Message In A Bottle

11 11 2011

Three months ago, I took a personal retreat to Flagstaff AZ for a few days. I needed a little R&R to get ready for the Fall semester, and the open-minded district surrounding the NAU campus was just what I needed to unwind (read: There were three microbreweries within walking distance of one another).

On Sunday morning, I left my hotel at 3am and drove to Grand Canyon National Park, some 85 miles away. I was on a mission. If anything, what I was about to do was the antithesis of retreat in the common understanding, because my goal was to hike down to the Colorado River and back up in one day. Never mind what the websites say. Fuhgeddabout the scary signs at the trailhead. No, I was bound and determined to hike down into what is for all intents and purposes the pits of Hell…and try to hike back out. In summer. Heat be damned.

It was a little before 6:00am when I stepped off the sidewalk and onto the trail, having waited for a pre-dawn thunderstorm to clear. Naturally, it was easy going down, and I did notice it was…um…getting toastier the farther I descended the 4400 feet to the river. But the purpose of this essay is not so much to relive my hike (I did the 16 miles in 8h59m, suffered an enormous blister on the ball of my right foot, and had to literally limp my way up and out–see my pics here). No, it is to address the fact that I saw litter on the Bright Angel Trail. Plastic bottles. Wrappers. Stuff that was clearly carried into the trail in a backpack, but was dispatched with careless abandon.

Thankfully, management at GCNP was considering a ban on plastic bottles, much like is already done at Zion NP and Hawaii Volcanoes NP. But in the last few days, GCNP has backed down from its quest, and controversy has arisen that suggests that Coca Cola may have influenced this decision.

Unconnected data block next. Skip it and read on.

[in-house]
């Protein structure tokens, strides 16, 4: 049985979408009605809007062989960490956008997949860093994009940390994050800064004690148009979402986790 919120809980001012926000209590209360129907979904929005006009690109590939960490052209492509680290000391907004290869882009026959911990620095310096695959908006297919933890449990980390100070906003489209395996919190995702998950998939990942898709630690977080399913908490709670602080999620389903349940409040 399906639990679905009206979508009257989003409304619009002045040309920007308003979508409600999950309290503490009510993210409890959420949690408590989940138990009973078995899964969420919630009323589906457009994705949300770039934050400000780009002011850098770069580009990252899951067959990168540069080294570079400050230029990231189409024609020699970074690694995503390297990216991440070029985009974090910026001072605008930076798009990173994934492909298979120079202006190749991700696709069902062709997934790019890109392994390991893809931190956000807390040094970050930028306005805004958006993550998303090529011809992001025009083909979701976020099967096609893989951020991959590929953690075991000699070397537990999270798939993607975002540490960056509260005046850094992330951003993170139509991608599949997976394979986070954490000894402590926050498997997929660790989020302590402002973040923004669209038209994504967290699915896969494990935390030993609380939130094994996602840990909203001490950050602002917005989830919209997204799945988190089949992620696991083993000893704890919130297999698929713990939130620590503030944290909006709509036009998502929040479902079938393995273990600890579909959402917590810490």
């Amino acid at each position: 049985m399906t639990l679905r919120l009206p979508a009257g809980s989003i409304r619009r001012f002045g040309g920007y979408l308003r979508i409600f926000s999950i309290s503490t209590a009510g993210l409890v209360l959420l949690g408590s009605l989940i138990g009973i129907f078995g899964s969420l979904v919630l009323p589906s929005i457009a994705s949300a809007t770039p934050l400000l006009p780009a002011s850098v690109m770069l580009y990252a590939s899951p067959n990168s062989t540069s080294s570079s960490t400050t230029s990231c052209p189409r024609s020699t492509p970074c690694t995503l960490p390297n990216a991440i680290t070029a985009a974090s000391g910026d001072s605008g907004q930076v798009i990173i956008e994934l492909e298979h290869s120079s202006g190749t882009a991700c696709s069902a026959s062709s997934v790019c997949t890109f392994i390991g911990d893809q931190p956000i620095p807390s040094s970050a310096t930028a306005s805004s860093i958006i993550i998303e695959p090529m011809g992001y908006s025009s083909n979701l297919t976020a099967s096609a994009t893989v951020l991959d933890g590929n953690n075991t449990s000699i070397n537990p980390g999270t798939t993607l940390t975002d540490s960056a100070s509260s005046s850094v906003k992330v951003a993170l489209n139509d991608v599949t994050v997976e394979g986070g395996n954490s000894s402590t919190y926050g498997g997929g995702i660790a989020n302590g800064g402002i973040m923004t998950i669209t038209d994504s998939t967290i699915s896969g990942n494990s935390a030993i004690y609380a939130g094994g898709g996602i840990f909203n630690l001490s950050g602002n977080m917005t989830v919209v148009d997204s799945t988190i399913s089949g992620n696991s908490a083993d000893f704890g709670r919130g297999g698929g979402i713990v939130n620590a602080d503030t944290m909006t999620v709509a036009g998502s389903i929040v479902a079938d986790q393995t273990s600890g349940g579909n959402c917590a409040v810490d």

GCNP management wanted to install watering stations, and encourage people to use aluminum water bottles. Coke, of course, sells a gazillion cases of its Dasani bottled water. In convenient plastic bottles, of course. Coke’s response: They sure as heck wouldn’t want to see consumer choice reduced. Perish the thought.

Now I am not one to point fingers of blame at people or companies without sufficient evidence, but the way I see it, this is an opportunity missed by Coca Cola. Instead of ruing the day in which consumers have a smaller choice set, they could have seized the moment and played the role of proactive green.

What a chance they missed to install branded watering stations. You know. Kind of like fountain drink dispensers, but for H2O. They could also sell branded aluminum BPA-free water bottles.In a place like Arizona, the humidity is so low (regardless of elevation) that dehydration is always a problem. Hikers are MediVac’d off trails almost every day, mostly because of poor planning. Coca Cola could have been a major player in helping people avoid such calamity.

Companies need to be a little more attuned to the possibilities of being green, rather than fearful of the change. In fact, it is an American trait that we see problems as opportunities. So why didn’t Coke see it through this lens?

Probably because it was thinking in the short-run. They feared a loss in sales. But this is a long-run problem. Think about corporate image. Think about the negative effects of merely being accused of complicity. Think about the positives of addressing a problem head-on.

Those bottles that I saw along the Bright Angel Trail, if not picked up by environmentally-conscious hikers or park staffers, will be there a long time. Long after my daughters go there to hike (I have challenged them to beat my time). Long after my great-great-grandchildren whittle it down to an easy 7-hour hike. Long after the Grand Canyon has eroded a few more hundred feet through the Precambrian layers of our earthly Mother. It’s a trail worth following.

And I thirst for such forward thinking.

Dr “One Foot After The Other” Gerlich




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